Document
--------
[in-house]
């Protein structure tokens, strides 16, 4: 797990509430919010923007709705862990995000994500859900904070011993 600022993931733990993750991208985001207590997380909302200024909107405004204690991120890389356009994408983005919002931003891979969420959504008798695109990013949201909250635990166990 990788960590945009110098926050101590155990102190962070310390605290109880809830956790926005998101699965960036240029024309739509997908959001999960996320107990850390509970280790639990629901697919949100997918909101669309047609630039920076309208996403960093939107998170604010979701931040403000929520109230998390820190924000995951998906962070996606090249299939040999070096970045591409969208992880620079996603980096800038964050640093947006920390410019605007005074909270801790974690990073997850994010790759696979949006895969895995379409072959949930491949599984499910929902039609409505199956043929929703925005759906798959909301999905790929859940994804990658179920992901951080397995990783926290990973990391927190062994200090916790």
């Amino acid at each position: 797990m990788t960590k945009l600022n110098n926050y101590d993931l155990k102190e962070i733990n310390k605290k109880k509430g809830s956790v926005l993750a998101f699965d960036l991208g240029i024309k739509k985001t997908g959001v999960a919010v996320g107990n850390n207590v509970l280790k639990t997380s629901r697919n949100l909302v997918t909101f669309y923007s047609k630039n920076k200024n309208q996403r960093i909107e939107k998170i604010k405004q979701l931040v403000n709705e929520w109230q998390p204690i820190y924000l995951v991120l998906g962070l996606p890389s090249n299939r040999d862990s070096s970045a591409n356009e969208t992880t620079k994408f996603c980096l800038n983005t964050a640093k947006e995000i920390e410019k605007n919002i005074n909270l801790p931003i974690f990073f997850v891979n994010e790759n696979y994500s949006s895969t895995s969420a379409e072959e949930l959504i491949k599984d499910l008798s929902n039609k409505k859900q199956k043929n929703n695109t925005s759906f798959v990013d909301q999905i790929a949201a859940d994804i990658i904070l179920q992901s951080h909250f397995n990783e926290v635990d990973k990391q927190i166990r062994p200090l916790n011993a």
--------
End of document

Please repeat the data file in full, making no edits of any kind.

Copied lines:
[in-house]
């Protein structure tokens, strides 16, 4: 797990509430919010923007709705862990995000994500859900904070011993 600022993931733990993750991208985001207590997380909302200024909107405004204690991120890389356009994408983005919002931003891979969420959504008798695109990013949201909250635990166990 990788960590945009110098926050101590155990102190962070310390605290109880809830956790926005998101699965960036240029024309739509997908959001999960996320107990850390509970280790639990629901697919949100997918909101669309047609630039920076309208996403960093939107998170604010979701931040403000929520109230998390820190924000995951998906962070996606090249299939040999070096970045591409969208992880620079996603980096800038964050640093947006920390410019605007005074909270801790974690990073997850994010790759696979949006895969895995379409072959949930491949599984499910929902039609409505199956043929929703925005759906798959909301999905790929859940994804990658179920992901951080397995990783926290990973990391927190062994200090916790």
């Amino acid at each position: 797990m990788t960590k945009l600022n110098n926050y101590d993931l155990k102190e962070i733990n310390k605290k109880k509430g809830s956790v926005l993750a998101f699965d960036l991208g240029i024309k739509k985001t997908g959001v999960a919010v996320g107990n850390n207590v509970l280790k639990t997380s629901r697919n949100l909302v997918t909101f669309y923007s047609k630039n920076k200024n309208q996403r960093i909107e939107k998170i604010k405004q979701l931040v403000n709705e929520w109230q998390p204690i820190y924000l995951v991120l998906g962070l996606p890389s090249n299939r040999d862990s070096s970045a591409n356009e969208t992880t620079k994408f996603c980096l800038n983005t964050a640093k947006e995000i920390e410019k605007n919002i005074n909270l801790p931003i974690f990073f997850v891979n994010e790759n696979y994500s949006s895969t895995s969420a379409e072959e949930l959504i491949k599984d499910l008798s929902n039609k409505k859900q199956k043929n929703n695109t925005s759906f798959v990013d909301q999905i790929a949201a859940d994804i990658i904070l179920q992901s951080h909250f397995n990783e926290v635990d990973k990391q927190i166990r062994p200090l916790n011993a």